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Jedi Knight, Lucas Arts, 1998
Note: This game's full title is Star Wars: Dark Forces II: Jedi Knight.
Jedi Knight is a great game. Set in a well-known universe, the game takes full advantage of its franchise. The graphics are good quality, the story is cool (with a few caveats, mostly to do with the acting in the cutscenes), and the game has a certain appealing fun factor. I've played most other current first person shooters, and they have just seemed pointless to me. Jedi Knight is inherently the same in many ways -- you're just running around shooting things -- but the combination of extra options the game gives the gamer lift it above the crowd. And yes, I'm dismissing everything from Quake 2 to Outwars, but I haven't had a chance yet to give Unreal a try. Jedi Knight has its own share of problems, but it is one of the few games that has overcome my ennui about the genre. As simple as that.
Kyle Katarn returns from Dark Forces, except now he is finding out that he is more than a simple mercenary. His father was a Jedi, and Jedi Knight can be seen as a story of self-discovery. The gamer controlling Katarn's character gets to choose whether he goes to the Light Side or the Dark Side of the Force, and that's not an isolated decision, but a combination of three things. A Light Jedi will naturally not run around killing civilians or choose Dark Side powers when a rise in Force ability yields new options for Force powers. The third element has to do with a decisive branching point in the plot which I'll talk about in a minute. Unfortunately, the actor who plays Kyle Katarn in the cutscenes, Jason Court, is annoying. He has a little thing that he does with his eyes that is severely irritating. In the most irritating example, his sidekick Jan gives him some good advice at one point, and Kyle says, "Then you'll just have to rescue me," and bats his eyes at her. In normal life, I would describe him as a weenie, but since this is a serious review I won't use that word. In any case, this lack of sympathy for Katarn hampers the game. But it's only part and parcel of the bad acting in the full-motion video (FMV) cutscenes. I liked Katarn's sidekick, Jan, as played by Angela Harry, but everyone else should be advised to keep their day jobs. Boc, the latex man, was one of the worst offenders, but Jerec, the ultimate Dark Jedi in this game, was also pathetic. Certainly not in the same league of evil as Darth Vader.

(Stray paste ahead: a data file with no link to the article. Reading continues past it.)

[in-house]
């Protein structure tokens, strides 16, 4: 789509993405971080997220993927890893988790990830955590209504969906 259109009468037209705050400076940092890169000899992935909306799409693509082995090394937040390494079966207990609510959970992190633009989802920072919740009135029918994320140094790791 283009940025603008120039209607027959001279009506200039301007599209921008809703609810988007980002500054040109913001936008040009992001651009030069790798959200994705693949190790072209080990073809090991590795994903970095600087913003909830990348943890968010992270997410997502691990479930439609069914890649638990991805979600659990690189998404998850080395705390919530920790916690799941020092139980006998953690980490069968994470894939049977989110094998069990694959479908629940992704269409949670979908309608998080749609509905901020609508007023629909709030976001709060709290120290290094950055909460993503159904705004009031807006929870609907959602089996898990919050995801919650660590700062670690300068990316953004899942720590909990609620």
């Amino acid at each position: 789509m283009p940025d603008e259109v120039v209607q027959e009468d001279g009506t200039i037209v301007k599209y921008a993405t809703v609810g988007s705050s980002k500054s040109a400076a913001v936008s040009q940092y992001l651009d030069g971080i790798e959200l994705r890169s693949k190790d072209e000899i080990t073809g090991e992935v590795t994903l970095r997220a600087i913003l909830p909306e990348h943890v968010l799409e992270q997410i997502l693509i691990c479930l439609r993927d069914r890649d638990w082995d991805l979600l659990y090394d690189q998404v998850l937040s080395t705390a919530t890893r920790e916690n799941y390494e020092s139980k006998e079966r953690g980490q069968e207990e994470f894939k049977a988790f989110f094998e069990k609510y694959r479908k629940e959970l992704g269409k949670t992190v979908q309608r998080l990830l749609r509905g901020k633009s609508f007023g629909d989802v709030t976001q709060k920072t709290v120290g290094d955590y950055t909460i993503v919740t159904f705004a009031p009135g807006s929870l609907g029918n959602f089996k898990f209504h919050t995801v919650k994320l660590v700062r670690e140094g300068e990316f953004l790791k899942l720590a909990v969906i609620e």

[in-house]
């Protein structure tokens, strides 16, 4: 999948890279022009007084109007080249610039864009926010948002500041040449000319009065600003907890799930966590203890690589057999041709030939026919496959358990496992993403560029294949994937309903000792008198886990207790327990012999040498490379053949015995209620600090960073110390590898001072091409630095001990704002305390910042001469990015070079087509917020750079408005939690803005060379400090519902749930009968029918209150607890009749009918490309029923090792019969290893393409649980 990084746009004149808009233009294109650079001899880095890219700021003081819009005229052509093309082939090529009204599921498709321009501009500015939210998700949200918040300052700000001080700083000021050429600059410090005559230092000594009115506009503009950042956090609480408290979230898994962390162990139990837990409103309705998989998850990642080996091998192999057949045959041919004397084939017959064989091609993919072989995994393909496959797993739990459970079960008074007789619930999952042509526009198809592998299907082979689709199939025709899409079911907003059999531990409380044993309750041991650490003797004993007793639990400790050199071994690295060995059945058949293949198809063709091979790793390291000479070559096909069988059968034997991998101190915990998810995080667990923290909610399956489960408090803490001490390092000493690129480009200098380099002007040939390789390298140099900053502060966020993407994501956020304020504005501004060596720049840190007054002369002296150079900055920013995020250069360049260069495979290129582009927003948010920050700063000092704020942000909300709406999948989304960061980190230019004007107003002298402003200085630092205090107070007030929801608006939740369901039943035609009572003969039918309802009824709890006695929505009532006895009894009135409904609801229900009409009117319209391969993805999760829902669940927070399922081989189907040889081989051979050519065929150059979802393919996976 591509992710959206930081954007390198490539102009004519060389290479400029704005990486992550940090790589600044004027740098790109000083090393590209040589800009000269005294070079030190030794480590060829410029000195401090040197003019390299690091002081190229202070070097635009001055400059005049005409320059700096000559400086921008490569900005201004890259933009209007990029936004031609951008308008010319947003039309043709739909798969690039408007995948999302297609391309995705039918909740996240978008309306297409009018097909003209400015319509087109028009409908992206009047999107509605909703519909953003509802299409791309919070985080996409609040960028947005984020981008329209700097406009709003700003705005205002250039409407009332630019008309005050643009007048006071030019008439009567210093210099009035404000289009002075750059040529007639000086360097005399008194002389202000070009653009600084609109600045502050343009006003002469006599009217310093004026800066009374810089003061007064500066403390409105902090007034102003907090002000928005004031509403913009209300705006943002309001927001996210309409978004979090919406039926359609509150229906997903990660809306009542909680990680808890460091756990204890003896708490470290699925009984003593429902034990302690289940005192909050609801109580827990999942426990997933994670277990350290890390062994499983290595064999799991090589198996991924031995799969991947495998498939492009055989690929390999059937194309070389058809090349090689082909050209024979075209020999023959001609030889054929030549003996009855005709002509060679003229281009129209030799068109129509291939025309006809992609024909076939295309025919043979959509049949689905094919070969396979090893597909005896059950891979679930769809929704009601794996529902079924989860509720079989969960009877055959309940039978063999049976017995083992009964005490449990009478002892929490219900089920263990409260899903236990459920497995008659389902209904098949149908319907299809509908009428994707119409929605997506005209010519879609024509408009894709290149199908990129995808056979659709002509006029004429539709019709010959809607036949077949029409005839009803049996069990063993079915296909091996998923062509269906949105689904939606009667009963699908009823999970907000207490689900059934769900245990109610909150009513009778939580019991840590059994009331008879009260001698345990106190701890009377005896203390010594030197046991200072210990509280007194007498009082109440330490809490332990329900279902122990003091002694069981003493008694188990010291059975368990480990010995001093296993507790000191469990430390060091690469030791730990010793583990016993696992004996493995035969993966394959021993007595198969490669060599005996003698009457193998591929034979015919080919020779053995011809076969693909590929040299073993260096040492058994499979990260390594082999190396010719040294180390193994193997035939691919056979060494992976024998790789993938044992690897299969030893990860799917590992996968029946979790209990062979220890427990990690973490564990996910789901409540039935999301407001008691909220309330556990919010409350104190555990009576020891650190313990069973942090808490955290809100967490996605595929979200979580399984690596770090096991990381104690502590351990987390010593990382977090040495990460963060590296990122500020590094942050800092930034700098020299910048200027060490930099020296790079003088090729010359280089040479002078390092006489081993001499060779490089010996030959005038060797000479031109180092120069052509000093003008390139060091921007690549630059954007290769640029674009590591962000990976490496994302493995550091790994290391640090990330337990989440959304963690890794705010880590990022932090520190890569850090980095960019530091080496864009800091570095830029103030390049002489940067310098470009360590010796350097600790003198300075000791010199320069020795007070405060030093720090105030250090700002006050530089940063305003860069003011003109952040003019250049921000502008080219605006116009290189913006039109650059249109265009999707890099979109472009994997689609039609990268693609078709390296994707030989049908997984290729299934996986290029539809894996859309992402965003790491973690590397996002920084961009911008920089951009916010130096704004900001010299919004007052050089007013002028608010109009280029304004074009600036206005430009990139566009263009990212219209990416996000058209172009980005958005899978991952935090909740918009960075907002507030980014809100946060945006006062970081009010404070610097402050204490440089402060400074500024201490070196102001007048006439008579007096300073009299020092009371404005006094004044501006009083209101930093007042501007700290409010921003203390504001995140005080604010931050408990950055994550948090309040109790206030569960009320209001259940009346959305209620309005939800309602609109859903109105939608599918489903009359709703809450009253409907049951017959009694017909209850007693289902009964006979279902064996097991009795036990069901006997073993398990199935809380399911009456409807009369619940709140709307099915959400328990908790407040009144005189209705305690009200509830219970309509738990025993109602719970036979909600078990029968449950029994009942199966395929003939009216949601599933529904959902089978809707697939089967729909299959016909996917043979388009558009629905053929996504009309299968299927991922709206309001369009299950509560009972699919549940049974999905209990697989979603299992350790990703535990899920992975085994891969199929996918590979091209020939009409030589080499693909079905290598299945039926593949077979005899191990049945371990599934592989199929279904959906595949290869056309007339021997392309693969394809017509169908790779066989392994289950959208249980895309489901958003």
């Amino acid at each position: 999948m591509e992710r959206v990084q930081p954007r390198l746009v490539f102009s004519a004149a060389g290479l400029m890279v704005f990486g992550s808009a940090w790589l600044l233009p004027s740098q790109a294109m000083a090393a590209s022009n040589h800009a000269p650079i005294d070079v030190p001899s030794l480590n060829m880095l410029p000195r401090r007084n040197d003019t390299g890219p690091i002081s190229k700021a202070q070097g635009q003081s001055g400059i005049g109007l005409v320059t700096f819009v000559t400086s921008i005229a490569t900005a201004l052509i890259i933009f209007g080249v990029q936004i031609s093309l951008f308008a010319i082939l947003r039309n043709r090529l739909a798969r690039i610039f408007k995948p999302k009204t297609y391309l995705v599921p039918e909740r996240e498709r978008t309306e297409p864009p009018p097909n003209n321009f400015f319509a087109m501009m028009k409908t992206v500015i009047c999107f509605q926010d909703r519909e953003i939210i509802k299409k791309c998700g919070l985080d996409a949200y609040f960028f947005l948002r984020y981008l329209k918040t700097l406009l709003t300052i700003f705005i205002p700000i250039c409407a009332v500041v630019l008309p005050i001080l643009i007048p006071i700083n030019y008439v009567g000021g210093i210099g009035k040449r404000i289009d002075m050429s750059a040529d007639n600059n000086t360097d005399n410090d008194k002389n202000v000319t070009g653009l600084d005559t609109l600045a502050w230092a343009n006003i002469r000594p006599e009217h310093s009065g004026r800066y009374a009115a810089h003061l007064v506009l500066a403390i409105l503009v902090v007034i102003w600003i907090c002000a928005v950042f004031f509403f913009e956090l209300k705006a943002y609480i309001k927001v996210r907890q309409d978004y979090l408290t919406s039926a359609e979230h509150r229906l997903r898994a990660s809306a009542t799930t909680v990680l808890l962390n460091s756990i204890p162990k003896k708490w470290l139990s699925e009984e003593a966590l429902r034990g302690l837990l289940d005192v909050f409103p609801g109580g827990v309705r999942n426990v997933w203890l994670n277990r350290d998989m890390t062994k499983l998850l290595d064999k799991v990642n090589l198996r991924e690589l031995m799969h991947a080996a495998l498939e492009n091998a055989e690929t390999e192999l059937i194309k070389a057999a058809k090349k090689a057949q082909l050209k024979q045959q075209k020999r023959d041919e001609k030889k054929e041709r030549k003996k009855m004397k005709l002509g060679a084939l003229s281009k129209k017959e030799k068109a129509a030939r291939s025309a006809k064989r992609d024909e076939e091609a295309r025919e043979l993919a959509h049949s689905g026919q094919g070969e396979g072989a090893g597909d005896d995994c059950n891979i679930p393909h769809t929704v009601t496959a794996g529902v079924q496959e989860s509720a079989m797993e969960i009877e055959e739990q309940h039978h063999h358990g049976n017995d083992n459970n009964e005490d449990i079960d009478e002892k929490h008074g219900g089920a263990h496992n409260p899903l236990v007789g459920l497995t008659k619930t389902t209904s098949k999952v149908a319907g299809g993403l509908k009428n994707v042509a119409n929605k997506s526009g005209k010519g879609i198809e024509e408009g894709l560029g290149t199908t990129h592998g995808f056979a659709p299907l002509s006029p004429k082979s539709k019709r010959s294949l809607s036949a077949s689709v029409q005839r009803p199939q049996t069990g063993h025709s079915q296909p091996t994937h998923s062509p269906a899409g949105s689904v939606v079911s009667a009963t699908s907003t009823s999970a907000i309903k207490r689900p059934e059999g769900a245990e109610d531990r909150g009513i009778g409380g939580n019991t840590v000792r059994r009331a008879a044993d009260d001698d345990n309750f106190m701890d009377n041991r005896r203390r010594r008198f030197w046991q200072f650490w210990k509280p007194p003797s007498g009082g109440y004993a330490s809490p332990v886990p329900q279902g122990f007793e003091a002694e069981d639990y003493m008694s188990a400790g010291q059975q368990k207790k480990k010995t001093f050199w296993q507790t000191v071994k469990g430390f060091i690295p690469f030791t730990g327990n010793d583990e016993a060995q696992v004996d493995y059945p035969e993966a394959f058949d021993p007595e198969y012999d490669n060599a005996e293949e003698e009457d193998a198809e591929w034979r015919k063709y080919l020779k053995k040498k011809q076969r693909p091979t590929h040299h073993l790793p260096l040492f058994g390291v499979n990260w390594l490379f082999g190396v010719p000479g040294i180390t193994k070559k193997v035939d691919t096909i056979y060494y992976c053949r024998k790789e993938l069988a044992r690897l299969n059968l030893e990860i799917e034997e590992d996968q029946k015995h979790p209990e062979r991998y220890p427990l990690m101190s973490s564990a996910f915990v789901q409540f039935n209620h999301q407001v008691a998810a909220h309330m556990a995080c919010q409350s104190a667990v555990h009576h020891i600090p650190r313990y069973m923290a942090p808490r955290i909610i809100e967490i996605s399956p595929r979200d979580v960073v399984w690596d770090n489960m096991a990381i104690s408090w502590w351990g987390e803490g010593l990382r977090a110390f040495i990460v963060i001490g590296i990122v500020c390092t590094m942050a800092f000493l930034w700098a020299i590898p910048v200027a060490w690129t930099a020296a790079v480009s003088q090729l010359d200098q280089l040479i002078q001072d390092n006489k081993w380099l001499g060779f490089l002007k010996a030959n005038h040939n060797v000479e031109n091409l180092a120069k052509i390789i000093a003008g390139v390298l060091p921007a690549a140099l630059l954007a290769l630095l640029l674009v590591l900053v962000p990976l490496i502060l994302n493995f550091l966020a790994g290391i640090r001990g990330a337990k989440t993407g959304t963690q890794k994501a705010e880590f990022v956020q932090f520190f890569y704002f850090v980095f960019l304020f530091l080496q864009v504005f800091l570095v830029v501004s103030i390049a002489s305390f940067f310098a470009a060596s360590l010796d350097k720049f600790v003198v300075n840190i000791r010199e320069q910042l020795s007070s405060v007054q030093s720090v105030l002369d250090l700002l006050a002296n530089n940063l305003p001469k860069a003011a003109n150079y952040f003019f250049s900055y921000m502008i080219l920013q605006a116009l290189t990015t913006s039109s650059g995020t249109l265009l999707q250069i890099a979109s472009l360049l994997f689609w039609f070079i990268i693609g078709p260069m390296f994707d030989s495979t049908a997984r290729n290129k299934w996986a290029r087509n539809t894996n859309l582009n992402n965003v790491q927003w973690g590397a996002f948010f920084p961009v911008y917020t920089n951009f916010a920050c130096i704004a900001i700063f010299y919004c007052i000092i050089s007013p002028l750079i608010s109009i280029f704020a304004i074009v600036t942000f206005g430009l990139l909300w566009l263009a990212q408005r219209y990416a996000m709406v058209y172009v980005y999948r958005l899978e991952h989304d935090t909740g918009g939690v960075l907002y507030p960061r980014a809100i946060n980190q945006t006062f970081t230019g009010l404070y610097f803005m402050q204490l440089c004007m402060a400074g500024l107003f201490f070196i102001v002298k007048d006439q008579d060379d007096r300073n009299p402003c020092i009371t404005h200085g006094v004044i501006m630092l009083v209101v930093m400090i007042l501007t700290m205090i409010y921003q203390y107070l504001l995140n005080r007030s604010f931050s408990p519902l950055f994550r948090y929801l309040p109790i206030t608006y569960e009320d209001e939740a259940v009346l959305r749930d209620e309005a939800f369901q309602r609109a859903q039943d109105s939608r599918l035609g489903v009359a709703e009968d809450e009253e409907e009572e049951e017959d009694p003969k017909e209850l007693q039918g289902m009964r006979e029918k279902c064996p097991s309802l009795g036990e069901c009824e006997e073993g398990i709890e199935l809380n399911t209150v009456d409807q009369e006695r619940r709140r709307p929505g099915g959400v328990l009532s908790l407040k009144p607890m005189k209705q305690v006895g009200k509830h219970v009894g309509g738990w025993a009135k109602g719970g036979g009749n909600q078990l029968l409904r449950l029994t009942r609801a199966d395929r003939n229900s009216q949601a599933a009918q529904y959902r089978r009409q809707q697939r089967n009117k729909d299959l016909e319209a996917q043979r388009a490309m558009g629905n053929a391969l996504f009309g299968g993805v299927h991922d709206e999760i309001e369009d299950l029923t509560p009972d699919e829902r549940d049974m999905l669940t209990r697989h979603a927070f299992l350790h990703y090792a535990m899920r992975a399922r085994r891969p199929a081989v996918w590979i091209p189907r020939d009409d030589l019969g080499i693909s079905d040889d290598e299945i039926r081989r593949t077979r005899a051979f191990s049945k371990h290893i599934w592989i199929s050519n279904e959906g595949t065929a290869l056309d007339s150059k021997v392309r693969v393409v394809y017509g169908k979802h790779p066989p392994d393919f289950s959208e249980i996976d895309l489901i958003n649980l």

Each level is tied in nicely to the plot. The first two levels, set on the space city of Nar Shaddaa, were awe-inspiring and led to quite a few exclamations of wonder and excitement on my part. Once Katarn escapes from that locale, he has to go to his father's house to discover more about his past (and to finally find a light sabre!). The levels near Katarn's father's house were not quite as good as the rest of the game, and were very reminiscent of something from Raven (like Hexen, for example). My thoughts about the other levels were mixed. Often impressive, but never causing the same impact as the opening ones. Level 15, The Falling Ship, was nasty and ingenious, as Katarn tries to escape a ship that is tumbling to the bottom of a canyon. A nice showpiece for the 3D engine. I appreciated the level design philosophy where there were many dangers but also many safeguards against stupid moves. In a real building, there is always a logical way out of each location, otherwise why the heck would the people build it that way. Jedi Knight gave a good sense that rational people in the future (or rather in a galaxy that is far, far away) would be telling their robot workers to build such structures. Each of the levels where Katarn battles a Dark Jedi got better and better. The first time we see Yun is in a small dining hall. Later on, the battles with Boc and Jerec had better locations, but I think the duel with Maw was my favourite.
There are 21 levels in the game, and the player makes the definitive choice between Light and Dark at the end of level 14. Let's just say that if you swing your light sabre at a certain point, you are a truly sick and twisted individual, worthy of the Dark Side. All of the levels are the same after that, but there are ingenious developments in the plot according to which side of the Force you have chosen. For example, Katarn chooses not to kill Yun after that first duel (Level 5 or 6, I believe). If you go to the Dark Side, you have to fight him again in level 16. But if you go to the Light Side, Yun does something much different at the beginning of the 16th level and you end up fighting Sariss instead. Of the climactic cutscenes for the Light or Dark Sides, I found the Dark Emperor one (as it's called) more satisfying, if a bit silly. Also ridiculous is the fact that Katarn "gets the girl" in either case -- he is neither charming nor evil. I give Lucas Arts credit for trying so hard, and I admit that FMV was part of what gave the game its interesting atmosphere.
Jedi Knight has no bugs that I noticed. The graphics were decent, and ran very smoothly at 1024x780 on my brother's computer (a P2 with 3D card and lots of RAM). I noticed only a few clipping problems as I played, but quite a few oddities in viewpoint when I switched to third person camera (not quite as bad as Tomb Raider 2 though). I liked the interface -- the defaults were set out logically and I used them -- and the install, set-up, and save/load parts of the game all ran nicely. Lucas Arts does a very professional job with the whole package of a game, and I was impressed with everything about Jedi Knight, from what went on the hard drive to what I was reading in the manual. Good work.
Last modified: July 13, 1998
Copyright © 1998 by James Schellenberg (firstname.lastname@example.org)
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